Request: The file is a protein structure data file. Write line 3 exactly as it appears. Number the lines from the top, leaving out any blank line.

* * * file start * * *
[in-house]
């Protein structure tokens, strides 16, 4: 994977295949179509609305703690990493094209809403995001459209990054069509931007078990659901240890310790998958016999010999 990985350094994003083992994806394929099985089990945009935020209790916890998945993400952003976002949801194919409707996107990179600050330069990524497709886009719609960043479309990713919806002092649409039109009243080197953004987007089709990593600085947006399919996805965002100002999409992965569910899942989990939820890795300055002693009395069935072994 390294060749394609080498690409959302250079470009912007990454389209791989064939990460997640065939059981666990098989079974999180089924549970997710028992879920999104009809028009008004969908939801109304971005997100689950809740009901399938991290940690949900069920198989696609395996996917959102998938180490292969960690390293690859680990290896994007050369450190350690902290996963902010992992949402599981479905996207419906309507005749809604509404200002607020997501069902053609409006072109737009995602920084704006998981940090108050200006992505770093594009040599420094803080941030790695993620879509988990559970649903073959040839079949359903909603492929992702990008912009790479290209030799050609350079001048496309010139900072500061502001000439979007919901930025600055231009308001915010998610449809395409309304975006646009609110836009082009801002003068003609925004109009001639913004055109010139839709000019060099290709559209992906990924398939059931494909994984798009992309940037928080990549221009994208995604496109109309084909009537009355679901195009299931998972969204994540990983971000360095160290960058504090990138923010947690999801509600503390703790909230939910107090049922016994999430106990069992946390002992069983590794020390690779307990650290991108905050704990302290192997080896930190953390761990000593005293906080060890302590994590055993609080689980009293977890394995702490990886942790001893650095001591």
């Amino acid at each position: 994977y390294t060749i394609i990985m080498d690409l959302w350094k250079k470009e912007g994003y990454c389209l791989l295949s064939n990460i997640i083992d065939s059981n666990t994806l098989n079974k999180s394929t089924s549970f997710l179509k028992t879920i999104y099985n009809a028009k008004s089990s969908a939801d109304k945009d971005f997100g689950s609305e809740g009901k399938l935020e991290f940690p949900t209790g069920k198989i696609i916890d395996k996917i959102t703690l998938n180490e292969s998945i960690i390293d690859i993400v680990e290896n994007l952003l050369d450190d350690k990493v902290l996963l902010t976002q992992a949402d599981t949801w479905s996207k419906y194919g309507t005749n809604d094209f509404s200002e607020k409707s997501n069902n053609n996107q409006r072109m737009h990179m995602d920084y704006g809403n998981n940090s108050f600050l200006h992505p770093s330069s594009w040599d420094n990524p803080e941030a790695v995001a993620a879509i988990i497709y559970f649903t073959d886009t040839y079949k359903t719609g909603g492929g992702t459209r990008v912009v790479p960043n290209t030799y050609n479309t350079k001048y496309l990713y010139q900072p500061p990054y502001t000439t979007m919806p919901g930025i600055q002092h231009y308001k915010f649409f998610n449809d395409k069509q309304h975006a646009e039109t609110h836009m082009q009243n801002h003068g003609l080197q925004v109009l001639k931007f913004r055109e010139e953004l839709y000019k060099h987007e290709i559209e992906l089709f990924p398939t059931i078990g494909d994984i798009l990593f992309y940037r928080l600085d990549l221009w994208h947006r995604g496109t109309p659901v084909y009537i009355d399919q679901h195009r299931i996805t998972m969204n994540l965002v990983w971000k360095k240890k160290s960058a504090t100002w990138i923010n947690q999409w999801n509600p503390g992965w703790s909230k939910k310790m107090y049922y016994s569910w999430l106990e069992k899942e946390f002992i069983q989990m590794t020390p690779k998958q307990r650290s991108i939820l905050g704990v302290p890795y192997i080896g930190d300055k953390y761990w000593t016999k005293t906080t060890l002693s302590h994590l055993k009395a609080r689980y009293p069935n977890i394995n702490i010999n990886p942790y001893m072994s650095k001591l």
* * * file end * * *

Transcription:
């Amino acid at each position: 994977y390294t060749i394609i990985m080498d690409l959302w350094k250079k470009e912007g994003y990454c389209l791989l295949s064939n990460i997640i083992d065939s059981n666990t994806l098989n079974k999180s394929t089924s549970f997710l179509k028992t879920i999104y099985n009809a028009k008004s089990s969908a939801d109304k945009d971005f997100g689950s609305e809740g009901k399938l935020e991290f940690p949900t209790g069920k198989i696609i916890d395996k996917i959102t703690l998938n180490e292969s998945i960690i390293d690859i993400v680990e290896n994007l952003l050369d450190d350690k990493v902290l996963l902010t976002q992992a949402d599981t949801w479905s996207k419906y194919g309507t005749n809604d094209f509404s200002e607020k409707s997501n069902n053609n996107q409006r072109m737009h990179m995602d920084y704006g809403n998981n940090s108050f600050l200006h992505p770093s330069s594009w040599d420094n990524p803080e941030a790695v995001a993620a879509i988990i497709y559970f649903t073959d886009t040839y079949k359903t719609g909603g492929g992702t459209r990008v912009v790479p960043n290209t030799y050609n479309t350079k001048y496309l990713y010139q900072p500061p990054y502001t000439t979007m919806p919901g930025i600055q002092h231009y308001k915010f649409f998610n449809d395409k069509q309304h975006a646009e039109t609110h836009m082009q009243n801002h003068g003609l080197q925004v109009l001639k931007f913004r055109e010139e953004l839709y000019k060099h987007e290709i559209e992906l089709f990924p398939t059931i078990g494909d994984i798009l990593f992309y940037r928080l600085d990549l221009w994208h947006r995604g496109t109309p659901v084909y009537i009355d399919q679901h195009r299931i996805t998972m969204n994540l965002v990983w971000k360095k240890k160290s960058a504090t100002w990138i923010n947690q999409w999801n509600p503390g992965w703790s909230k939910k310790m107090y049922y016994s569910w999430l106990e069992k899942e946390f002992i069983q989990m590794t020390p690779k998958q307990r650290s991108i939820l905050g704990v302290p890795y192997i080896g930190d300055k953390y761990w000593t016999k005293t906080t060890l002693s302590h994590l055993k009395a609080r689980y009293p069935n977890i394995n702490i010999n990886p942790y001893m072994s650095k001591l």